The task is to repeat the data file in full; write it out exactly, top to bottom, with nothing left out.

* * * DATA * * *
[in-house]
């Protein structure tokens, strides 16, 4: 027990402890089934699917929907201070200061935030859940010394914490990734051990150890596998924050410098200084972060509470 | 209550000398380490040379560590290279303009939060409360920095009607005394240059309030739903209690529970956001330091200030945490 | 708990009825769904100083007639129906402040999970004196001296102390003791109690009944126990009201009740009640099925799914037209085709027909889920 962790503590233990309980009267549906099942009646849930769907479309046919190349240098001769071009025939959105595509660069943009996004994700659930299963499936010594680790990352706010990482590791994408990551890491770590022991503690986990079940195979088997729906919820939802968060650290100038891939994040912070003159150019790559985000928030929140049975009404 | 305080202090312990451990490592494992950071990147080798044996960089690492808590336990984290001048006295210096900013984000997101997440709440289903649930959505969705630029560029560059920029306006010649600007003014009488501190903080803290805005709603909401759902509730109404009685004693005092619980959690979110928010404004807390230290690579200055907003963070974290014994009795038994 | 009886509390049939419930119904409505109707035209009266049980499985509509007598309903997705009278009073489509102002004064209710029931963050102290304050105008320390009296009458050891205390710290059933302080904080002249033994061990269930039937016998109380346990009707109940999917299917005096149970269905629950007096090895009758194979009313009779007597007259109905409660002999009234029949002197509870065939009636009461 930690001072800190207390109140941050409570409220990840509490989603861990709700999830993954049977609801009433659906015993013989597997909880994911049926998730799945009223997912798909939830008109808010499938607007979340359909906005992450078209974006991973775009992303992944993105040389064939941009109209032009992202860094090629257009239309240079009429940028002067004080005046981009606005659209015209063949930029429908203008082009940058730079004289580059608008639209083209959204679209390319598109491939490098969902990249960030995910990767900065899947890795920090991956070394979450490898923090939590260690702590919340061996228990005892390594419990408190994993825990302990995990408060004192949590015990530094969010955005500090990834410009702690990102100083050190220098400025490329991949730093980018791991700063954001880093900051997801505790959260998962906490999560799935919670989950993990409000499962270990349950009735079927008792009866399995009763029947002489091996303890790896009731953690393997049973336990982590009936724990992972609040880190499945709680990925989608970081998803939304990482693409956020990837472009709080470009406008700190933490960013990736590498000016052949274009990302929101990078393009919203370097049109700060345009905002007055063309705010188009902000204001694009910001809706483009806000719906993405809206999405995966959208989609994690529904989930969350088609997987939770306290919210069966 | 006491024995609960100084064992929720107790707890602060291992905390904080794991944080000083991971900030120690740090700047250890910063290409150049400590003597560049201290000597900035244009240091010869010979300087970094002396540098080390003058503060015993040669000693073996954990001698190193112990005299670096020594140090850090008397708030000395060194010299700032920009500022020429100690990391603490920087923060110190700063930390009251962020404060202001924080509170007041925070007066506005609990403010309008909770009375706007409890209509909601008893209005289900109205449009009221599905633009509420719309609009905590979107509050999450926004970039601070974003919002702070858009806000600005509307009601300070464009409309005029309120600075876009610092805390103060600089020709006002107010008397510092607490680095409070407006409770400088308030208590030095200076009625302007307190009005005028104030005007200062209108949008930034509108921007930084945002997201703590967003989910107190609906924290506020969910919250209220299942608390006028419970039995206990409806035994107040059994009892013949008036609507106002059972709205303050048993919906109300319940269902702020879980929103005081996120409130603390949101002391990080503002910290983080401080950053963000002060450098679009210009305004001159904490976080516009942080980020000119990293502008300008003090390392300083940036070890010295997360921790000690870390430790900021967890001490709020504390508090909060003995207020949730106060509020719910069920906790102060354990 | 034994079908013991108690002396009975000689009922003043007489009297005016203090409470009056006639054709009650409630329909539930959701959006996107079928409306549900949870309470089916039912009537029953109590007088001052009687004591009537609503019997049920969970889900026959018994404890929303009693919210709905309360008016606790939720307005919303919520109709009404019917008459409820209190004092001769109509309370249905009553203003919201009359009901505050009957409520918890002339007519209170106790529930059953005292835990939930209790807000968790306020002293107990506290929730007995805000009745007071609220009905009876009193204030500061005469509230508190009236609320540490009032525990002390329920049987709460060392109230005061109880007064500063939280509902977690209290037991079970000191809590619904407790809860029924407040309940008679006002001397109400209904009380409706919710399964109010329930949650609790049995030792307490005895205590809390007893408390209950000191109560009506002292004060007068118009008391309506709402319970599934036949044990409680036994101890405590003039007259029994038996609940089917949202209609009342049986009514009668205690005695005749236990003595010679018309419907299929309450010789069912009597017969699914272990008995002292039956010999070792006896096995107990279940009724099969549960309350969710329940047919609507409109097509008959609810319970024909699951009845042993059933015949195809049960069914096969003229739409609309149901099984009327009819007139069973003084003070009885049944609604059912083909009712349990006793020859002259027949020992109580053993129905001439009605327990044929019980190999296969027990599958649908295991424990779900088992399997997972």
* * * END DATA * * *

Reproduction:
[in-house]
């Protein structure tokens, strides 16, 4: 027990402890089934699917929907201070200061935030859940010394914490990734051990150890596998924050410098200084972060509470 | 209550000398380490040379560590290279303009939060409360920095009607005394240059309030739903209690529970956001330091200030945490 | 708990009825769904100083007639129906402040999970004196001296102390003791109690009944126990009201009740009640099925799914037209085709027909889920 962790503590233990309980009267549906099942009646849930769907479309046919190349240098001769071009025939959105595509660069943009996004994700659930299963499936010594680790990352706010990482590791994408990551890491770590022991503690986990079940195979088997729906919820939802968060650290100038891939994040912070003159150019790559985000928030929140049975009404 | 305080202090312990451990490592494992950071990147080798044996960089690492808590336990984290001048006295210096900013984000997101997440709440289903649930959505969705630029560029560059920029306006010649600007003014009488501190903080803290805005709603909401759902509730109404009685004693005092619980959690979110928010404004807390230290690579200055907003963070974290014994009795038994 | 009886509390049939419930119904409505109707035209009266049980499985509509007598309903997705009278009073489509102002004064209710029931963050102290304050105008320390009296009458050891205390710290059933302080904080002249033994061990269930039937016998109380346990009707109940999917299917005096149970269905629950007096090895009758194979009313009779007597007259109905409660002999009234029949002197509870065939009636009461 930690001072800190207390109140941050409570409220990840509490989603861990709700999830993954049977609801009433659906015993013989597997909880994911049926998730799945009223997912798909939830008109808010499938607007979340359909906005992450078209974006991973775009992303992944993105040389064939941009109209032009992202860094090629257009239309240079009429940028002067004080005046981009606005659209015209063949930029429908203008082009940058730079004289580059608008639209083209959204679209390319598109491939490098969902990249960030995910990767900065899947890795920090991956070394979450490898923090939590260690702590919340061996228990005892390594419990408190994993825990302990995990408060004192949590015990530094969010955005500090990834410009702690990102100083050190220098400025490329991949730093980018791991700063954001880093900051997801505790959260998962906490999560799935919670989950993990409000499962270990349950009735079927008792009866399995009763029947002489091996303890790896009731953690393997049973336990982590009936724990992972609040880190499945709680990925989608970081998803939304990482693409956020990837472009709080470009406008700190933490960013990736590498000016052949274009990302929101990078393009919203370097049109700060345009905002007055063309705010188009902000204001694009910001809706483009806000719906993405809206999405995966959208989609994690529904989930969350088609997987939770306290919210069966 | 006491024995609960100084064992929720107790707890602060291992905390904080794991944080000083991971900030120690740090700047250890910063290409150049400590003597560049201290000597900035244009240091010869010979300087970094002396540098080390003058503060015993040669000693073996954990001698190193112990005299670096020594140090850090008397708030000395060194010299700032920009500022020429100690990391603490920087923060110190700063930390009251962020404060202001924080509170007041925070007066506005609990403010309008909770009375706007409890209509909601008893209005289900109205449009009221599905633009509420719309609009905590979107509050999450926004970039601070974003919002702070858009806000600005509307009601300070464009409309005029309120600075876009610092805390103060600089020709006002107010008397510092607490680095409070407006409770400088308030208590030095200076009625302007307190009005005028104030005007200062209108949008930034509108921007930084945002997201703590967003989910107190609906924290506020969910919250209220299942608390006028419970039995206990409806035994107040059994009892013949008036609507106002059972709205303050048993919906109300319940269902702020879980929103005081996120409130603390949101002391990080503002910290983080401080950053963000002060450098679009210009305004001159904490976080516009942080980020000119990293502008300008003090390392300083940036070890010295997360921790000690870390430790900021967890001490709020504390508090909060003995207020949730106060509020719910069920906790102060354990 | 034994079908013991108690002396009975000689009922003043007489009297005016203090409470009056006639054709009650409630329909539930959701959006996107079928409306549900949870309470089916039912009537029953109590007088001052009687004591009537609503019997049920969970889900026959018994404890929303009693919210709905309360008016606790939720307005919303919520109709009404019917008459409820209190004092001769109509309370249905009553203003919201009359009901505050009957409520918890002339007519209170106790529930059953005292835990939930209790807000968790306020002293107990506290929730007995805000009745007071609220009905009876009193204030500061005469509230508190009236609320540490009032525990002390329920049987709460060392109230005061109880007064500063939280509902977690209290037991079970000191809590619904407790809860029924407040309940008679006002001397109400209904009380409706919710399964109010329930949650609790049995030792307490005895205590809390007893408390209950000191109560009506002292004060007068118009008391309506709402319970599934036949044990409680036994101890405590003039007259029994038996609940089917949202209609009342049986009514009668205690005695005749236990003595010679018309419907299929309450010789069912009597017969699914272990008995002292039956010999070792006896096995107990279940009724099969549960309350969710329940047919609507409109097509008959609810319970024909699951009845042993059933015949195809049960069914096969003229739409609309149901099984009327009819007139069973003084003070009885049944609604059912083909009712349990006793020859002259027949020992109580053993129905001439009605327990044929019980190999296969027990599958649908295991424990779900088992399997997972």